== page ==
Fred Hoiberg and the Huskers have put themselves in a difficult spot.
In a lot of situations, Tuesday’s effort against Michigan would have left fans encouraged. The Huskers went toe-to-toe with the Wolverines in their building for 39 minutes. They got a stellar performance from their star freshman. They gave up a big run out of halftime but showed the resiliency to weather the storm and strike back. In the end, Hunter Dickinson was the best player on the floor and made the difference, and the Wolverines pulled it out in the final minute.
However, Nebraska fans have seen that exact game a few times already this season. They’ve seen a few more where the Huskers have been close for 35 or so minutes before letting games slip away. And they’ve seen a few where the Huskers have gotten run off the floor.
What they haven’t seen is a win over another high-major team. Nebraska is 0-11 in conference play now after dropping all four high-major games in the nonconference. We’ve seen everything from missed box-outs to empty trips to the free-throw line to poor shot selection to untimely turnovers late in games. If there’s a way to lose a game, Nebraska’s found a way to do it this season.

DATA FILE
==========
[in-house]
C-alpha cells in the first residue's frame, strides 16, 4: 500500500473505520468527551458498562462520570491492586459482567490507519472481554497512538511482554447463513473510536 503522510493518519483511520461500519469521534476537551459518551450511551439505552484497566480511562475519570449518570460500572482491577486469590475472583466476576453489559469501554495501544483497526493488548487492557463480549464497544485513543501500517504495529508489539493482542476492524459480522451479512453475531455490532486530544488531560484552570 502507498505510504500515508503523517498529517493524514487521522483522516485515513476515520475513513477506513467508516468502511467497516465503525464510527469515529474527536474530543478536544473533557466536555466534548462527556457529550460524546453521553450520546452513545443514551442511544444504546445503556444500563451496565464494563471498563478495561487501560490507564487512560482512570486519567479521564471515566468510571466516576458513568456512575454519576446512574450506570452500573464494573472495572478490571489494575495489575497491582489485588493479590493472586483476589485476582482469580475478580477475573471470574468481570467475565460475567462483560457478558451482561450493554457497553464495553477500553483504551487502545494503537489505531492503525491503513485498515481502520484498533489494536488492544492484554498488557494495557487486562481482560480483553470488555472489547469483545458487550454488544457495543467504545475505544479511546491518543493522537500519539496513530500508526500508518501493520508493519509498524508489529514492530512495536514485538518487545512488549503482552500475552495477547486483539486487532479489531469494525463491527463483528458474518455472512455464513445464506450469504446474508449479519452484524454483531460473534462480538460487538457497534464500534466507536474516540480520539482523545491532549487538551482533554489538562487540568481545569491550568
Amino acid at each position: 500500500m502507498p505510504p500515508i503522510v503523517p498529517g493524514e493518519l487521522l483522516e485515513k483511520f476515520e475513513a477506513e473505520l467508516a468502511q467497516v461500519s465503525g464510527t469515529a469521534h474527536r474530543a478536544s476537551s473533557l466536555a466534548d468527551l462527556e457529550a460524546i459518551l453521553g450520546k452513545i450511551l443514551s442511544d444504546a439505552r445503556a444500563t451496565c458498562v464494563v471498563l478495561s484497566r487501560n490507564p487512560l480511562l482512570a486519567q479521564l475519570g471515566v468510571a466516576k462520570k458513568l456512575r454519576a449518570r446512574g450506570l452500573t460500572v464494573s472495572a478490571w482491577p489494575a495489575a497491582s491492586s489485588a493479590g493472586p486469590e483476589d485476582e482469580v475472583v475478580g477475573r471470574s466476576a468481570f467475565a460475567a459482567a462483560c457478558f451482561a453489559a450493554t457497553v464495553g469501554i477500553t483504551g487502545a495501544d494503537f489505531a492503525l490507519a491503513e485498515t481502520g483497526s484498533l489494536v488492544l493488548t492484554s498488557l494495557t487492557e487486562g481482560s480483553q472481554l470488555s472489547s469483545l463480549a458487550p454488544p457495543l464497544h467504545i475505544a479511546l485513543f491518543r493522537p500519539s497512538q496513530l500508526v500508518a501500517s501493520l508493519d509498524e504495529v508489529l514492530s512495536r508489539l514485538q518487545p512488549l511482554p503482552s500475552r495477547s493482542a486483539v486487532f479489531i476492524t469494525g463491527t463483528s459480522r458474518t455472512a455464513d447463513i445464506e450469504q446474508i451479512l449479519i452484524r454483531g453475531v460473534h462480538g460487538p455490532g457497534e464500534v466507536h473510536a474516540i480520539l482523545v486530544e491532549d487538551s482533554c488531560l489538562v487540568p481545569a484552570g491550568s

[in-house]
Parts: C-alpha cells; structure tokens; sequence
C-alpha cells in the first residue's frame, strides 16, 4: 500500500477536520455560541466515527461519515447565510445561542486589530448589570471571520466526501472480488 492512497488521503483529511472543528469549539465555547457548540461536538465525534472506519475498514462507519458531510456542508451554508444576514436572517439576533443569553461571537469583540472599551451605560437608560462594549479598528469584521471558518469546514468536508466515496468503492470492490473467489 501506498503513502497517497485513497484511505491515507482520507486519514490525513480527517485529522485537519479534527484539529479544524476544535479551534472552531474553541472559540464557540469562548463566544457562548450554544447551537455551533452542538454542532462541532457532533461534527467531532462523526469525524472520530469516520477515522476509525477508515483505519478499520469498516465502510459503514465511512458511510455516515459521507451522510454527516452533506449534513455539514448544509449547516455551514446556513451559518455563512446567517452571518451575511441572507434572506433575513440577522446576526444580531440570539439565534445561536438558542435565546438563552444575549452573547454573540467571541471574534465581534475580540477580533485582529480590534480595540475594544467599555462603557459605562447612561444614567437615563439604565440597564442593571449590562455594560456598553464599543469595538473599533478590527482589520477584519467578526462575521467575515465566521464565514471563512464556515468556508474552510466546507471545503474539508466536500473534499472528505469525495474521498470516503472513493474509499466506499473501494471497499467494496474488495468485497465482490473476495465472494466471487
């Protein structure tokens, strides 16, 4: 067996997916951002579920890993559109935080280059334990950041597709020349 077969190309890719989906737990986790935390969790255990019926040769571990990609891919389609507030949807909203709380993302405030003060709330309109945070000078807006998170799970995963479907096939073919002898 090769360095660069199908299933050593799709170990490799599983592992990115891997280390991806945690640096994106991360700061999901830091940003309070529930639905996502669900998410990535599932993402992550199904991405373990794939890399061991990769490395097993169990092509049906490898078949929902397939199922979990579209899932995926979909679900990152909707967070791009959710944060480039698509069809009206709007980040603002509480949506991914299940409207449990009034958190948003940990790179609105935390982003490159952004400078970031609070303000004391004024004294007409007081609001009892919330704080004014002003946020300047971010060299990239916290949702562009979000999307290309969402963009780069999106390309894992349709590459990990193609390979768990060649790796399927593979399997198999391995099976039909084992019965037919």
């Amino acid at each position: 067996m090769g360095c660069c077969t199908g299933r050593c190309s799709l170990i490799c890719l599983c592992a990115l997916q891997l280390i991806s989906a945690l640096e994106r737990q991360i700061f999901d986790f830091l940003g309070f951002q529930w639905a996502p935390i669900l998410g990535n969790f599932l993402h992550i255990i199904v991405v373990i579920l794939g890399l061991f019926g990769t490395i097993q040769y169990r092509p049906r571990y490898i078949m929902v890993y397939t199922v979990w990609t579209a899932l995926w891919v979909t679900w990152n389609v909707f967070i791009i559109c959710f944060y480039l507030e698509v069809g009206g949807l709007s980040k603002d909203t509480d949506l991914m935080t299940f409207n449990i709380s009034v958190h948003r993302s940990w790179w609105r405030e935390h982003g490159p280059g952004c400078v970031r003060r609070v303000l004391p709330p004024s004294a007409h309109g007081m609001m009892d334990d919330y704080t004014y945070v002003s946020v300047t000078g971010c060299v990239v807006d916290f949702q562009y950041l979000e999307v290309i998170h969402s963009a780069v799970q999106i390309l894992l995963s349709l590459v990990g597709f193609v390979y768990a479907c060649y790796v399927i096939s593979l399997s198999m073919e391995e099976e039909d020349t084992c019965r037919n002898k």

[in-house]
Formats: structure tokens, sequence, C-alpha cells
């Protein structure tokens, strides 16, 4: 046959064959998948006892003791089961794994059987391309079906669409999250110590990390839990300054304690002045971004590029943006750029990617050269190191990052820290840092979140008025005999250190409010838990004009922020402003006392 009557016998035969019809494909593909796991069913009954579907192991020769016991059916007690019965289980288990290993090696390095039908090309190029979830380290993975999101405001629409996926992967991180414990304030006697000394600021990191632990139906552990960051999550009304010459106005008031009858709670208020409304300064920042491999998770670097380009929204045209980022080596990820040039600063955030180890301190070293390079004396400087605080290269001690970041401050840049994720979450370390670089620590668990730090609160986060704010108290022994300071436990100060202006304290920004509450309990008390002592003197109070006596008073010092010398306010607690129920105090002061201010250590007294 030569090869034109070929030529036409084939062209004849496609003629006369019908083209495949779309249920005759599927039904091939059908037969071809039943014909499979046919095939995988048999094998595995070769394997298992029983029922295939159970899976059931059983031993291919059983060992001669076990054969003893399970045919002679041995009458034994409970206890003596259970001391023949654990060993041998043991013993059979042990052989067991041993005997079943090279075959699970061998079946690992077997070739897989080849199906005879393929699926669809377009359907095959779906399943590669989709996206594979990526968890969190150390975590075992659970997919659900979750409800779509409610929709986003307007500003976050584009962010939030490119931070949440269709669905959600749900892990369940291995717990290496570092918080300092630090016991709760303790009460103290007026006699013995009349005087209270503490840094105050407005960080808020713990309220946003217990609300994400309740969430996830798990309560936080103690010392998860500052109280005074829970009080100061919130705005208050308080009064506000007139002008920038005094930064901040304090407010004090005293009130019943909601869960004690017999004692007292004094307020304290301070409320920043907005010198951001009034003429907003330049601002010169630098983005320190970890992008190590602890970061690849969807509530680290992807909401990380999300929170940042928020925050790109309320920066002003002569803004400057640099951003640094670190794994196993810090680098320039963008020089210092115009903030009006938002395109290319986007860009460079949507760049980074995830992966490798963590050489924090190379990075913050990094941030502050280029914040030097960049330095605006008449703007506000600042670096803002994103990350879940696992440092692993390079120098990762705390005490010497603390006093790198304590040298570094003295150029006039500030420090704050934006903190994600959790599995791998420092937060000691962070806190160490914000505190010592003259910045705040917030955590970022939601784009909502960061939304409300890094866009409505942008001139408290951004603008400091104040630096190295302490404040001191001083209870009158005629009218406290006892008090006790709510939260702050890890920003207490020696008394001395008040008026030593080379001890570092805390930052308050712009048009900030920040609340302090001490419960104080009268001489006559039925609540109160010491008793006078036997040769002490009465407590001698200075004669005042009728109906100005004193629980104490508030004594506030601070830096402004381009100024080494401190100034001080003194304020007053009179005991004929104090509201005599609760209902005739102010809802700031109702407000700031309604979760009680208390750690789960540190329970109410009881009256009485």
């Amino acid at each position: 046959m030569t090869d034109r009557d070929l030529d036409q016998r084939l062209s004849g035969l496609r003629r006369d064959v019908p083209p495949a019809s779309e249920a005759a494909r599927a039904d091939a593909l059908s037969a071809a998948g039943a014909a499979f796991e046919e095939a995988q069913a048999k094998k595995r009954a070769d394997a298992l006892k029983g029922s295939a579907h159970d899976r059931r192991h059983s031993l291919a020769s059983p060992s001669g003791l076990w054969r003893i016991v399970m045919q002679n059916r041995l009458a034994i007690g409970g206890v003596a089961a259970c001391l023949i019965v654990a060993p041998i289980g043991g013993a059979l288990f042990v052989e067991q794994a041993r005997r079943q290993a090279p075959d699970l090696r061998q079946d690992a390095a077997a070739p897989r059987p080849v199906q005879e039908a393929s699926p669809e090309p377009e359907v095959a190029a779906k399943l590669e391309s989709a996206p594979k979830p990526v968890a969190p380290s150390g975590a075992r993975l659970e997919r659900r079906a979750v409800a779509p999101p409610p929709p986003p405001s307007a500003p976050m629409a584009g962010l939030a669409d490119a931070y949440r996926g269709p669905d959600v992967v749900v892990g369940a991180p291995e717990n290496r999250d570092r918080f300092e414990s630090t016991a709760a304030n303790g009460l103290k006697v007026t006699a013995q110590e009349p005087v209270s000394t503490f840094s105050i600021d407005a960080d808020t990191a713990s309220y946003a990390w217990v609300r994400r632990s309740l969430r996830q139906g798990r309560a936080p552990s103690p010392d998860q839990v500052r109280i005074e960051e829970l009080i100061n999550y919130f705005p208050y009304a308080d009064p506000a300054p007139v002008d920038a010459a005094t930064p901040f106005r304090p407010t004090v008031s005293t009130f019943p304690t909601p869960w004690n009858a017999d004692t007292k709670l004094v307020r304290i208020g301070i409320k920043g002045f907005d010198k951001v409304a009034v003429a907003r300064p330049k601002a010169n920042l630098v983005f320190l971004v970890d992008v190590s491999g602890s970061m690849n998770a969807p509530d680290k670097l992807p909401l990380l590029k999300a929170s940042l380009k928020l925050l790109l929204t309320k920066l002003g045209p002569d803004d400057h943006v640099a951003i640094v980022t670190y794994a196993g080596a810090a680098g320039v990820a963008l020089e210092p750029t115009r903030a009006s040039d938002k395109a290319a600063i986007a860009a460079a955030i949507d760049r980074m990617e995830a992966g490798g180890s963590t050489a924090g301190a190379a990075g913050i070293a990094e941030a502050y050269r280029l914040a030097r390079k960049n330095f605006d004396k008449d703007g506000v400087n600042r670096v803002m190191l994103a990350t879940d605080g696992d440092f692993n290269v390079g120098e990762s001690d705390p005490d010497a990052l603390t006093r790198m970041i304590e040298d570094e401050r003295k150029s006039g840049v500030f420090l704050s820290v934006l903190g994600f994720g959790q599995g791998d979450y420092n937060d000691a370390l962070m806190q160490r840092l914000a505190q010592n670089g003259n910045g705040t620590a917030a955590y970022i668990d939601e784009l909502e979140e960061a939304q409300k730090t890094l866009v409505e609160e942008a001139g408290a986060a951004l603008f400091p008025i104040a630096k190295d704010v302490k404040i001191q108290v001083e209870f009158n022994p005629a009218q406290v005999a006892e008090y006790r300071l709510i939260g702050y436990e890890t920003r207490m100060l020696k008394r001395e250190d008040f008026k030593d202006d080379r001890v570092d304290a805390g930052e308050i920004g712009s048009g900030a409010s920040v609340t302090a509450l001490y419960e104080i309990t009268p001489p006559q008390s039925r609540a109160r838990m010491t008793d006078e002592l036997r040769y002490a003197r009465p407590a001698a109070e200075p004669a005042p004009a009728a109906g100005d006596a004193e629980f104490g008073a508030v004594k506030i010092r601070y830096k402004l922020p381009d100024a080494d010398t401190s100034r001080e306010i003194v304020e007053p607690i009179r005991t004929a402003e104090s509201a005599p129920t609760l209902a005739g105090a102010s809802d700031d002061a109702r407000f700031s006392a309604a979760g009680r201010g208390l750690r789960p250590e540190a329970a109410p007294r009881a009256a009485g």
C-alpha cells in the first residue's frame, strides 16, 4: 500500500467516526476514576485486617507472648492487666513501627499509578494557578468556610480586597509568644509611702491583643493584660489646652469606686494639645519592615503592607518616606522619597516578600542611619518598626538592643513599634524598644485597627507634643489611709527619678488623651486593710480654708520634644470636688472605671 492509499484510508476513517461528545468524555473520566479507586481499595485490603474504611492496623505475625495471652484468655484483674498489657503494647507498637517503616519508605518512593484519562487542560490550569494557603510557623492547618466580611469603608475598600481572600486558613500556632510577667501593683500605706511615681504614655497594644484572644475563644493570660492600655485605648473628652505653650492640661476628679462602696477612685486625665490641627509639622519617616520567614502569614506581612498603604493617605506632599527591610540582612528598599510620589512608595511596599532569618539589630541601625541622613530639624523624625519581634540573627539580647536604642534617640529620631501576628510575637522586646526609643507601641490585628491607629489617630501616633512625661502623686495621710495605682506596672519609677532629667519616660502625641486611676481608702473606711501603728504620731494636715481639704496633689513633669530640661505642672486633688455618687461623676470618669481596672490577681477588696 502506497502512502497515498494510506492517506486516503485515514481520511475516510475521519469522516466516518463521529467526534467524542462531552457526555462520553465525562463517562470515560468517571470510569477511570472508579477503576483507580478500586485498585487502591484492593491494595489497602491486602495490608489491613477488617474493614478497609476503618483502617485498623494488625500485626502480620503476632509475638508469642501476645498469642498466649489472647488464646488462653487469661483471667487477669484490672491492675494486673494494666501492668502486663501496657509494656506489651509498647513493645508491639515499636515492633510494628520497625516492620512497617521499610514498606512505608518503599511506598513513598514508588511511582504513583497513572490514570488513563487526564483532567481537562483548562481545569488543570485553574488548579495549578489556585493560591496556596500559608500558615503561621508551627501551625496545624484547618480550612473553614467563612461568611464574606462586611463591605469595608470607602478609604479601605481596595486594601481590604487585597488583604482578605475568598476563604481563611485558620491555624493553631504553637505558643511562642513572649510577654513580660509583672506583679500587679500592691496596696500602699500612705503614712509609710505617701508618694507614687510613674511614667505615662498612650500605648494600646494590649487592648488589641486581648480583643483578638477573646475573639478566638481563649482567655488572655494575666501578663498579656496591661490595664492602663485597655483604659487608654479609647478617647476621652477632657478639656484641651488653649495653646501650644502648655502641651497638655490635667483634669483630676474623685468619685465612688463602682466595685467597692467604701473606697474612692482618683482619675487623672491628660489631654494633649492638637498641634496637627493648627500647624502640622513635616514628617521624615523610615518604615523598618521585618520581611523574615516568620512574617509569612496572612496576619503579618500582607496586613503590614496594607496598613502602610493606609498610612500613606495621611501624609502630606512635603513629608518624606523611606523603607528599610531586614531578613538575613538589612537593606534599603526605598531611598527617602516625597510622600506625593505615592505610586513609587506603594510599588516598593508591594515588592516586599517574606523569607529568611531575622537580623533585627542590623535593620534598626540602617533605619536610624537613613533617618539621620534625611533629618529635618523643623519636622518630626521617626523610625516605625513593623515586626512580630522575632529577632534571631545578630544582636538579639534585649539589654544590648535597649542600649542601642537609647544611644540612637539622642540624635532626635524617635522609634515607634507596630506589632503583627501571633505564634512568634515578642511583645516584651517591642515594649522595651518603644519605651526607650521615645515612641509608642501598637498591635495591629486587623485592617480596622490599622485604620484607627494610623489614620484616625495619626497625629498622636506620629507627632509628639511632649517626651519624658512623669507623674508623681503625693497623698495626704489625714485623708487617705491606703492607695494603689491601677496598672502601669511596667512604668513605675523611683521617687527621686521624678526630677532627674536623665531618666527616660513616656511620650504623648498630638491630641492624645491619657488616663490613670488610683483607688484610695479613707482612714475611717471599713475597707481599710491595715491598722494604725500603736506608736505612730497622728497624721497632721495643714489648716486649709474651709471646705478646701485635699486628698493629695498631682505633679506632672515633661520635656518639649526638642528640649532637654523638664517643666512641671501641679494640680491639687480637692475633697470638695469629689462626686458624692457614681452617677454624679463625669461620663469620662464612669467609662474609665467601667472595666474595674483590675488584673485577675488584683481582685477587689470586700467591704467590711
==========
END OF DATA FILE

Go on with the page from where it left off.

This was supposed to be the year Hoiberg’s team put things together in Lincoln. After two years of roster tweaking, Hoiberg brought back a core of veterans and paired it with the highest-ranked recruiting class in modern program history including a 5-star recruit. Yet the Huskers are sitting at 6-16 through 22 games.
Last year, they were 5-17 through 22 games with a 1-14 conference record, and that included the crazy schedule after the month-long pause. In Hoiberg’s first year, they were 7-15 including 2-9 in Big Ten play through 22 games.
It’s worse than just the losing, though. It’s the way these games play out. This roster is flawed — much more so than I anticipated heading into the year — which has created a small margin for error. However, it’s not like Nebraska is playing well only to get out-talented game in and game out. The Huskers have contributed as much to their losses as their opponents, particularly late in games. We keep seeing this team fall back into the same traps, and at a certain point that has to be on the coaching.